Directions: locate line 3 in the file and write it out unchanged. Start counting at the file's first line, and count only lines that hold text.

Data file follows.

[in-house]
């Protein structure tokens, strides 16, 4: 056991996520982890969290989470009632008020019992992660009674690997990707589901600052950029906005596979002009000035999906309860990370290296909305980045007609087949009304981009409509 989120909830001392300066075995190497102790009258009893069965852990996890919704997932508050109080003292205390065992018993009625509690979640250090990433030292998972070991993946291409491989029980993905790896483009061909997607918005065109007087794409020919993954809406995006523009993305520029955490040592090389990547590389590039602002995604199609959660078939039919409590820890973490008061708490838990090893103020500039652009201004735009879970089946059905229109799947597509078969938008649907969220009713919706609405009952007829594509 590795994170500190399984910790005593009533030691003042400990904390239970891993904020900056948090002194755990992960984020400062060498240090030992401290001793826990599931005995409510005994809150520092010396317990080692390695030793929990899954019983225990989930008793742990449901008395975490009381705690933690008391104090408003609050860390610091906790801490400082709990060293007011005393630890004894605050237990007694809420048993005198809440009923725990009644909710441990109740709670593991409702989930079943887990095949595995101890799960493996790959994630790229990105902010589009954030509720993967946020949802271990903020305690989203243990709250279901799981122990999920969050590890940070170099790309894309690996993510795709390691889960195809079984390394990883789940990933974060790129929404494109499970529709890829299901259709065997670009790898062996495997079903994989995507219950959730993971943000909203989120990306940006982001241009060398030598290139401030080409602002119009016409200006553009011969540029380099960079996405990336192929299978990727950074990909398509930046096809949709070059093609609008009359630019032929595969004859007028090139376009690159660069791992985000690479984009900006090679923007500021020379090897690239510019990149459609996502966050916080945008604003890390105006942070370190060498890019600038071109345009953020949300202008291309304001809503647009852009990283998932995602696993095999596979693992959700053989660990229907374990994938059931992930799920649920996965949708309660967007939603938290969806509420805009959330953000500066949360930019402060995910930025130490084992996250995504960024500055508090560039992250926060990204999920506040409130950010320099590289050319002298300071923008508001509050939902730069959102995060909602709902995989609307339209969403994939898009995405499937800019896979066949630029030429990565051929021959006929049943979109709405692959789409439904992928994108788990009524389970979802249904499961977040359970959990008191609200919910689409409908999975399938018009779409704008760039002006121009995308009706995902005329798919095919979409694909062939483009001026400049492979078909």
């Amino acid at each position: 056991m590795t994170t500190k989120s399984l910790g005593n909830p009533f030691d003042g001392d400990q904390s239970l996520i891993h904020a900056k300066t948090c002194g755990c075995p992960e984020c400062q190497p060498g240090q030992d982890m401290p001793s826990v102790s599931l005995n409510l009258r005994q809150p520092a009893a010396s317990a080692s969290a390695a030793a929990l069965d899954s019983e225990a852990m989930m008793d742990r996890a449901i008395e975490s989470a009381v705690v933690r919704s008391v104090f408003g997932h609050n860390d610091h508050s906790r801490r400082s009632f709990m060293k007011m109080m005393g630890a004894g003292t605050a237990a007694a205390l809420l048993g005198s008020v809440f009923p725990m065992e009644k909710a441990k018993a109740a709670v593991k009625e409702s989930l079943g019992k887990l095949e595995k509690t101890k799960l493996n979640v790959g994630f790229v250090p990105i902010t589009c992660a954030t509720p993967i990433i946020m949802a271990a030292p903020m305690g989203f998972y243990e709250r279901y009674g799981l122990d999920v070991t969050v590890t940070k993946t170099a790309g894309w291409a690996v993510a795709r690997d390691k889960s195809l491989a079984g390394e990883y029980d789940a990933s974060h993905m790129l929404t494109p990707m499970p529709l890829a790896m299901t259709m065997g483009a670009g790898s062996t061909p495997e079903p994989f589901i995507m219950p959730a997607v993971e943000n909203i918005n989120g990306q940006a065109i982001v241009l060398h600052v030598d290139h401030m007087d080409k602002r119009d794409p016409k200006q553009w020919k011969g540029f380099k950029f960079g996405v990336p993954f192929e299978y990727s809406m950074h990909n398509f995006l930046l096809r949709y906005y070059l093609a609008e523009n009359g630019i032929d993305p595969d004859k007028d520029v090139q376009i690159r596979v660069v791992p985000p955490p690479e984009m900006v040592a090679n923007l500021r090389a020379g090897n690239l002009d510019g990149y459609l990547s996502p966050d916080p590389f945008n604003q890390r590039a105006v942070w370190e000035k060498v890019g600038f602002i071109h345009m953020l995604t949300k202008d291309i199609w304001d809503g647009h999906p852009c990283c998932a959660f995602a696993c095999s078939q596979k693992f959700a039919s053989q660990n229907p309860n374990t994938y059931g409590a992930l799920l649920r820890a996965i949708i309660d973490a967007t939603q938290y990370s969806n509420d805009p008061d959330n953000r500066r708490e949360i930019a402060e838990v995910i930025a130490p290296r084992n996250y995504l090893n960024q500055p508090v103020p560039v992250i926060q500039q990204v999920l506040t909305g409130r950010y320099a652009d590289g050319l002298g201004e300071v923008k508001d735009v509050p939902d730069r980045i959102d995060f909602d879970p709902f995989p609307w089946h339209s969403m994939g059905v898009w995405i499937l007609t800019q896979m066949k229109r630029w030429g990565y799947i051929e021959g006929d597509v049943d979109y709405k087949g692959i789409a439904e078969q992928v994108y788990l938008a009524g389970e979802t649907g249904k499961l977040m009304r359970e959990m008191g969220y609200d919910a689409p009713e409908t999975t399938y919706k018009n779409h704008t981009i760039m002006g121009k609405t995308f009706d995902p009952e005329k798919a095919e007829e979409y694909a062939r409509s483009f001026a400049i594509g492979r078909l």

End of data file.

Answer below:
């Amino acid at each position: 056991m590795t994170t500190k989120s399984l910790g005593n909830p009533f030691d003042g001392d400990q904390s239970l996520i891993h904020a900056k300066t948090c002194g755990c075995p992960e984020c400062q190497p060498g240090q030992d982890m401290p001793s826990v102790s599931l005995n409510l009258r005994q809150p520092a009893a010396s317990a080692s969290a390695a030793a929990l069965d899954s019983e225990a852990m989930m008793d742990r996890a449901i008395e975490s989470a009381v705690v933690r919704s008391v104090f408003g997932h609050n860390d610091h508050s906790r801490r400082s009632f709990m060293k007011m109080m005393g630890a004894g003292t605050a237990a007694a205390l809420l048993g005198s008020v809440f009923p725990m065992e009644k909710a441990k018993a109740a709670v593991k009625e409702s989930l079943g019992k887990l095949e595995k509690t101890k799960l493996n979640v790959g994630f790229v250090p990105i902010t589009c992660a954030t509720p993967i990433i946020m949802a271990a030292p903020m305690g989203f998972y243990e709250r279901y009674g799981l122990d999920v070991t969050v590890t940070k993946t170099a790309g894309w291409a690996v993510a795709r690997d390691k889960s195809l491989a079984g390394e990883y029980d789940a990933s974060h993905m790129l929404t494109p990707m499970p529709l890829a790896m299901t259709m065997g483009a670009g790898s062996t061909p495997e079903p994989f589901i995507m219950p959730a997607v993971e943000n909203i918005n989120g990306q940006a065109i982001v241009l060398h600052v030598d290139h401030m007087d080409k602002r119009d794409p016409k200006q553009w020919k011969g540029f380099k950029f960079g996405v990336p993954f192929e299978y990727s809406m950074h990909n398509f995006l930046l096809r949709y906005y070059l093609a609008e523009n009359g630019i032929d993305p595969d004859k007028d520029v090139q376009i690159r596979v660069v791992p985000p955490p690479e984009m900006v040592a090679n923007l500021r090389a020379g090897n690239l002009d510019g990149y459609l990547s996502p966050d916080p590389f945008n604003q890390r590039a105006v942070w370190e000035k060498v890019g600038f602002i071109h345009m953020l995604t949300k202008d291309i199609w304001d809503g647009h999906p852009c990283c998932a959660f995602a696993c095999s078939q596979k693992f959700a039919s053989q660990n229907p309860n374990t994938y059931g409590a992930l799920l649920r820890a996965i949708i309660d973490a967007t939603q938290y990370s969806n509420d805009p008061d959330n953000r500066r708490e949360i930019a402060e838990v995910i930025a130490p290296r084992n996250y995504l090893n960024q500055p508090v103020p560039v992250i926060q500039q990204v999920l506040t909305g409130r950010y320099a652009d590289g050319l002298g201004e300071v923008k508001d735009v509050p939902d730069r980045i959102d995060f909602d879970p709902f995989p609307w089946h339209s969403m994939g059905v898009w995405i499937l007609t800019q896979m066949k229109r630029w030429g990565y799947i051929e021959g006929d597509v049943d979109y709405k087949g692959i789409a439904e078969q992928v994108y788990l938008a009524g389970e979802t649907g249904k499961l977040m009304r359970e959990m008191g969220y609200d919910a689409p009713e409908t999975t399938y919706k018009n779409h704008t981009i760039m002006g121009k609405t995308f009706d995902p009952e005329k798919a095919e007829e979409y694909a062939r409509s483009f001026a400049i594509g492979r078909l």